The “hydroxyl number” for a polyol is a measure of the amount of reactive hydroxyl groups available for reaction. The value is reported as the number of milligrams of potassium hydroxide equivalent to the hydroxyl groups found in one gram of the sample. “Functionality” of a polyol is defined as the average number of isocyanate reactive sites per molecule.

A preferred polyol for the invention has from 0 to 20% by weight conventional polyether polyol and 100 to 80% by weight graft polyol. The polyether polyol has a functionality from 1.8 to 3.3, preferably 1.8 to 2.3, and hydroxyl number from 20 to 70, preferably 28 to 36. The polyether polyol should contain from 0 to 25% EO and 0 to 88% primary OH groups. The graft polyol preferably has a functionality from 2.8 to 2.9 and an hydroxyl number from 25 to 35. It should contain styrene and acrylonitrile in a ratio of about 70 to 30.

The term “polyisocyanate” refers particularly to isocyanates that have previously been suggested for use in preparing polyurethane foams. “Polyisocyanates” include di- and polyisocyanates and prepolymers of polyols and polyisocyanates having excess isocyanate groups available to react with additional polyol. The amount of polyisocyanate employed is frequently expressed by the term “index” which refers to the actual amount of isocyanate required for reaction with all of the active hydrogen-containing compounds present in the reaction mixture multiplied by 100. For most foam applications, the isocyanate index is in the range between about 75 to 140. Preferably, the isocyanate index is in the range of 90 to 120.

Conventional polyisocyanates may be used in this invention. The preferred isocyanate is toluene diisocyanate (TDI), such as 2,4-toluene diisocyanate, and 2,6-toluene diisocyanate, and mixtures of 2,4-toluene diisocyanate with 2,6-toluene diisocyanate. A well known toluene diisocyanate is TD80, a commercially available blend of 80% of 2,4 toluene diisocyanate and 20% of 2,6 toluene diisocyanate. A mixture of methylene diisocyanate (MDI) and TDI may also be used. A commercially available MDT/TDI mixture is R-9423 from Huntsman. One methylene diisocyanate is S-7050 from Huntsman with a NCO content of 32.7% with over 50% 4,4′-methylene diisocyanate. Various other polyisocyanates are disclosed in U.S. Pat. No. 4,741,951. Preferably, TDI comprises a predominant portion of the polyisocyanate. If a mixture of TDI and MDT is used, the MDI is present from up to 20% by weight.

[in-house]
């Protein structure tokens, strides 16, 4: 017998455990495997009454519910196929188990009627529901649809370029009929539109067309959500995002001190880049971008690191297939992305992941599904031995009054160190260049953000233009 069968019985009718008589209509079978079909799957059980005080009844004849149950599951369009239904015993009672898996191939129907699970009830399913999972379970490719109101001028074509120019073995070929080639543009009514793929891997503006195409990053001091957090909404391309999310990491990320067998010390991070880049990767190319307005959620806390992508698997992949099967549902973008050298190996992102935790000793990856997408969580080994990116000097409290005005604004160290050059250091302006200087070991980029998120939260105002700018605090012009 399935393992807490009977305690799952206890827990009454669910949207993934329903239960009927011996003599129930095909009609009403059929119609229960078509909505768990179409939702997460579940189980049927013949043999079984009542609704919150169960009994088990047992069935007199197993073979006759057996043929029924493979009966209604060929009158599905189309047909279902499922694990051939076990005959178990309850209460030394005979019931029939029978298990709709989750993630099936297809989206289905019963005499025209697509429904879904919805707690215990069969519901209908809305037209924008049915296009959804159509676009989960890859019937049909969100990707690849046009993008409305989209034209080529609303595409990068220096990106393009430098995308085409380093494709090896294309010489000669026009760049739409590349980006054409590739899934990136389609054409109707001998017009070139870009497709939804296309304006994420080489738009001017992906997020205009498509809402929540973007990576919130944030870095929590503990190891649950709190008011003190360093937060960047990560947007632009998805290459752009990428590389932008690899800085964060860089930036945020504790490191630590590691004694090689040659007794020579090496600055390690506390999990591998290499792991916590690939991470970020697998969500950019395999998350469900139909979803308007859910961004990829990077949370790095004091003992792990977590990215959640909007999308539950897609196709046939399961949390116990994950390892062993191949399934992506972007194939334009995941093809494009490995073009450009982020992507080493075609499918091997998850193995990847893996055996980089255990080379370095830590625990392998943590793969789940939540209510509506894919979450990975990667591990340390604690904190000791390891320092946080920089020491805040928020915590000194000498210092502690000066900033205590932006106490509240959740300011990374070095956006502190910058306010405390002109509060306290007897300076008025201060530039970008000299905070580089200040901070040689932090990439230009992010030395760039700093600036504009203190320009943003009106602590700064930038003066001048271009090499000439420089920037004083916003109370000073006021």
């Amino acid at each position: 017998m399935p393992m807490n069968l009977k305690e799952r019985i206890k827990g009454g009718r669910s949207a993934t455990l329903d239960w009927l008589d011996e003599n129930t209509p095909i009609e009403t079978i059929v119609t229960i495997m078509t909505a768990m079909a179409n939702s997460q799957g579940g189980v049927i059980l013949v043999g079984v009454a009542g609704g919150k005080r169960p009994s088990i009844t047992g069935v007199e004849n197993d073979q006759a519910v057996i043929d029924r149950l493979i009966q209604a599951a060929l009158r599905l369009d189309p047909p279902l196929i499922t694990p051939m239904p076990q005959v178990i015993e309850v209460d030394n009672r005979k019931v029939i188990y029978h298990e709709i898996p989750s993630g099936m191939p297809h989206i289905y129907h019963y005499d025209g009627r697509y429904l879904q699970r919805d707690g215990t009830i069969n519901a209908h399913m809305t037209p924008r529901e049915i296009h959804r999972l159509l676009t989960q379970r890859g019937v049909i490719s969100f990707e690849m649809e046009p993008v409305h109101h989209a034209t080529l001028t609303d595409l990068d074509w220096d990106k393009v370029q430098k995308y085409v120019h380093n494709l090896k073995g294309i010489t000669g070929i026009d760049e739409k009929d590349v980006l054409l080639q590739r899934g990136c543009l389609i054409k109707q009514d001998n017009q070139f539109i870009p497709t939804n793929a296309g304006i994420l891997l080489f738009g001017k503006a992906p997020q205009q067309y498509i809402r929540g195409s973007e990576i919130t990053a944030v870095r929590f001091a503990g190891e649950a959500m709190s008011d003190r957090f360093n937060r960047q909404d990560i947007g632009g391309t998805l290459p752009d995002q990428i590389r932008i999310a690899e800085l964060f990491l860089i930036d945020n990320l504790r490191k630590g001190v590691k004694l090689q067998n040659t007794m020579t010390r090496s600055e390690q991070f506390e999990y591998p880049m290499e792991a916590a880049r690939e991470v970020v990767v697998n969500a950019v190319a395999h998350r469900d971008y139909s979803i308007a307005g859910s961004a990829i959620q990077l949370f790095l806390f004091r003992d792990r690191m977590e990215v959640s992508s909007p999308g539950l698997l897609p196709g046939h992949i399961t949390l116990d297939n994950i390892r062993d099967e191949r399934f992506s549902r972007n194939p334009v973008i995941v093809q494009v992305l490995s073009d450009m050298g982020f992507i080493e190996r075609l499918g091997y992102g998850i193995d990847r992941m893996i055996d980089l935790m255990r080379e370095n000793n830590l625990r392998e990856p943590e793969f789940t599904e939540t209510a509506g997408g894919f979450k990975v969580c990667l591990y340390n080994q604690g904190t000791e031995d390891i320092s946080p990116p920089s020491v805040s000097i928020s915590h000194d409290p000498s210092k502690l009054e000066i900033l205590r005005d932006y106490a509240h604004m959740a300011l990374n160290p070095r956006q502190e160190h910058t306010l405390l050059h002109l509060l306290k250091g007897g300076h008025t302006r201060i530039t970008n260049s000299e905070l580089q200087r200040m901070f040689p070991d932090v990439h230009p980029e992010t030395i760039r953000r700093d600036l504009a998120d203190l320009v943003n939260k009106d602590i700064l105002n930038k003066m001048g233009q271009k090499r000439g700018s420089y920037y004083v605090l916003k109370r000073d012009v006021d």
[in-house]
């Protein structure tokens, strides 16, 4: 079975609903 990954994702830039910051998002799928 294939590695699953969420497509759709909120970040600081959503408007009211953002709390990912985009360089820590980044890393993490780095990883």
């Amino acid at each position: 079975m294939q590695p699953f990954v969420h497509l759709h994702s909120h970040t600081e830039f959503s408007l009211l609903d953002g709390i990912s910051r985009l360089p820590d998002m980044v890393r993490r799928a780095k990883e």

Polyisocyanates are typically used at a level of between 20 and 90 parts by weight per 100 parts of polyol, depending upon the polyol OH content and the water content of the formulation. In one embodiment of this invention, the isocyanate was used in an amount from about 40 to 60 parts by weight based on 100 parts polyol for a formulation using about 4 parts per hundred parts polyol of water, and had an isocyanate index from about 95 to 110.

Catalysts are used to control the relative rates of water-polyisocyanate (gas-forming) and polyol-polyisocyanate (gelling) reactions. The catalyst may be a single component, or in most cases a mixture of two or more compounds. Preferred catalysts for polyurethane foam production are organotin salts and tertiary amines. The amine catalysts are known to have a greater effect on the water-polyisocyanate reaction, whereas the organotin catalysts are known to have a greater effect on the polyol-polyisocyanate reaction. Total catalyst levels vary from 0 to 5.0 parts by weight per 100 parts polyol. The amount of catalyst used depends upon the formulation employed and the type of catalyst, as known to those skilled in the art. We have found that the following ranges of catalyst amounts are satisfactory: amine catalyst from 0 to 2 parts per 100 parts polyol; organotin catalyst from 0 to 0.5 parts per 100 parts polyol.